First thing you do is plug the camera’s USB cable into a USB jack on the computer. If this is the first time, follow the camera-manual’s instructions religiously when it comes to installing software drivers and suchlike. This connection will convey the images your guide camera is taking, and it will also carry data and commands to and from the computer.

Now the sticky part: that serial cable. If you intend to guide via a serial cable, you do NOT connect it to the autoguide port. You connect to the serial port on the telescope mount, usually on the base of the hand controller. You also do not use the guide cable that came with the guide camera, if one came with it. You connect using the serial cable designed for your mount. The same one you use to send the scope on go-tos via a planetarium program running on the laptop.

In serial guiding, when the computer needs to move the mount to follow the guide star, it sends a computer command not much different from what gets sent from a planetarium program to move the telescope. Don’t worry about congestion on the RS-232 freeway if you intend to use your planetarium software while imaging. Cartes du Ciel (for example) and PHD Guiding (for example) will coexist peacefully. When you are guiding, not too much is happening with the planetarium software, anyhow.

Naturally, before you can begin guiding through the serial port, you have to tell the software that’s what you intend to do. In PHD, that involves using the (free) ASCOM telescope interface software. Once ASCOM is installed, it’s not much of a hassle. Just select your telescope from the “chooser” that pops up when you begin the connection process.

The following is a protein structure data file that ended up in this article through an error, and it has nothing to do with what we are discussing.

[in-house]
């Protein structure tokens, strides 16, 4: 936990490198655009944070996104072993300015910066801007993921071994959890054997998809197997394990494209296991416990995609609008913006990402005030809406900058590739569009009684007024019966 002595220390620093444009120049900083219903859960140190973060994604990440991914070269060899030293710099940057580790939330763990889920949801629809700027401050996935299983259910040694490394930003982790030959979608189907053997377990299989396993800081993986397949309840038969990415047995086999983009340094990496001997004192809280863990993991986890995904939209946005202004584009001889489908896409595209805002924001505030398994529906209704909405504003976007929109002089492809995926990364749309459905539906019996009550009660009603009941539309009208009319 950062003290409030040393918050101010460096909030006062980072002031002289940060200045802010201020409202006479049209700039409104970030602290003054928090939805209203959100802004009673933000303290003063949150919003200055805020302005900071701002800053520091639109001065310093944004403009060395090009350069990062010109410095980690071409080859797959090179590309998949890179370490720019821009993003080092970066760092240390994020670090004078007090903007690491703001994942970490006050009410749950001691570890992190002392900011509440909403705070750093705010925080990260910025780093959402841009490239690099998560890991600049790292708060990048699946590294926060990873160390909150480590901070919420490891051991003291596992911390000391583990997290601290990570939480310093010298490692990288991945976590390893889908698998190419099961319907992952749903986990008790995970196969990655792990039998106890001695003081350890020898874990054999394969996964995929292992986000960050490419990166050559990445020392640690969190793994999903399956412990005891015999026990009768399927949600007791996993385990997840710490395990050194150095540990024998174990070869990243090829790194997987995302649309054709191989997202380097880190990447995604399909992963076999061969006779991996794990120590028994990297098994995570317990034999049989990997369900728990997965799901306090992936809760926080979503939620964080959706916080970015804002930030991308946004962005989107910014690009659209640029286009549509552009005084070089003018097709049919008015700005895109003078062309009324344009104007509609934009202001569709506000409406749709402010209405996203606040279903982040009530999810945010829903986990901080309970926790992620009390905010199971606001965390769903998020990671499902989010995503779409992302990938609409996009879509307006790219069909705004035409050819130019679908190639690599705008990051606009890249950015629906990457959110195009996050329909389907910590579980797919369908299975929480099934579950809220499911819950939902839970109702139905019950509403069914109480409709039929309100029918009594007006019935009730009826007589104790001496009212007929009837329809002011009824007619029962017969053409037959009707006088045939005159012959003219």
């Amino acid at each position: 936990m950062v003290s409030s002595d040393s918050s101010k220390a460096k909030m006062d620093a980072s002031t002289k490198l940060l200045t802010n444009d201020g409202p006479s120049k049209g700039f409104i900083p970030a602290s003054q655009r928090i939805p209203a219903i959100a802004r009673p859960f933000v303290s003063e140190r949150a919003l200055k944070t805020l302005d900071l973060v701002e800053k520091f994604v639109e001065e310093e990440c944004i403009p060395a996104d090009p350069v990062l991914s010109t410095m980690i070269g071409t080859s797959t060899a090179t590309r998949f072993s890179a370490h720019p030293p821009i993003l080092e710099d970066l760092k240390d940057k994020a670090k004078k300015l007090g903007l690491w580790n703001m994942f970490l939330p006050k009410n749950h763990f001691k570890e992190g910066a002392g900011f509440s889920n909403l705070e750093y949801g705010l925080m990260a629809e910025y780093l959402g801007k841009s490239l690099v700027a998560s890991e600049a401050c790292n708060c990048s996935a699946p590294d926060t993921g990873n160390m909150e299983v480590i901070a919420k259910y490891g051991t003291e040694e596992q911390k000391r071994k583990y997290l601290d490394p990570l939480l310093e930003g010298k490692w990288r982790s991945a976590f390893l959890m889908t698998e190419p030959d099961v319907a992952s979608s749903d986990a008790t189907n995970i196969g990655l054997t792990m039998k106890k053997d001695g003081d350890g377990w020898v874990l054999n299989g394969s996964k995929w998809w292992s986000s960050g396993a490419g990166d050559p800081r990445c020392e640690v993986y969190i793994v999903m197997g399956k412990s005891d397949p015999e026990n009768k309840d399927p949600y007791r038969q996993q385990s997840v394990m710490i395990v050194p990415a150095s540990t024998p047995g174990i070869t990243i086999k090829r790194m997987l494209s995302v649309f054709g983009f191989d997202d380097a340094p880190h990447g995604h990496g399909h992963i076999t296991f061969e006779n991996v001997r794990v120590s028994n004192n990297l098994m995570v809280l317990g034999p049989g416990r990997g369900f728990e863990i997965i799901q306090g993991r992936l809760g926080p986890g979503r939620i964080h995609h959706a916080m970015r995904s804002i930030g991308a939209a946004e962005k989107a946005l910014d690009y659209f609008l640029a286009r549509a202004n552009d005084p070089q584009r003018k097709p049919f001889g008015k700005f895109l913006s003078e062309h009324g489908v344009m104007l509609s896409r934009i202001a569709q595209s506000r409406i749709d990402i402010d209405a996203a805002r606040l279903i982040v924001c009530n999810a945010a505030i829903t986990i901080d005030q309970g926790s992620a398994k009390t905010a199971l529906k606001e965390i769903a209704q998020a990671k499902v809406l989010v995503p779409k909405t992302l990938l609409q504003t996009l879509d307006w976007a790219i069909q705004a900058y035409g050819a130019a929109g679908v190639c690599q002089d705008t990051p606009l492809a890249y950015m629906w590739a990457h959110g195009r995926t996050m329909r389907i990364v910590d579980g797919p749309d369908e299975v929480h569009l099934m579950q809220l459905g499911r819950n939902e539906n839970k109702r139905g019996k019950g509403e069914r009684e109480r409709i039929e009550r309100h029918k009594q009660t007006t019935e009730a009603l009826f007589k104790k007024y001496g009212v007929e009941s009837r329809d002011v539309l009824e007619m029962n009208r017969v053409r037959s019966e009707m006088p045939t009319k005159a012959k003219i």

Some imagers don’t like to guide serially. There are a variety of reasons for that. One is that some think the autoguide port on the mount is better, that there is less of a time-lag between issuing guide commands and telescope response. That may be, but I don’t think there’s enough difference to make much difference. I’ve used both serial and autoguide port (“ST-4”) guiding and have never noticed much difference. It is true, however, that if the mount and camera both both have autoguide ports, you can save a little cable tangle by eliminating one wire going to the PC.

What do you need for ST-4 “Way Two” guiding? In addition to an autoguide port on the mount, you need the appropriate cable. That is not a serial cable, but an ST-4 compatible cable. What’s an ST-4? That was SBIG’s famous early imager/guider. One of its breakthroughs was that it inaugurated a simple relay/switch closure guiding system. Yep. What the autoguide port on the mount understands is not fancy computer commands, but simple switch closures. In this day and age, the switches/relays are virtual, electronic switches, but what’s happening is still the simple opening and closing of connections. Just like pushing east/west/north/south buttons on the HC.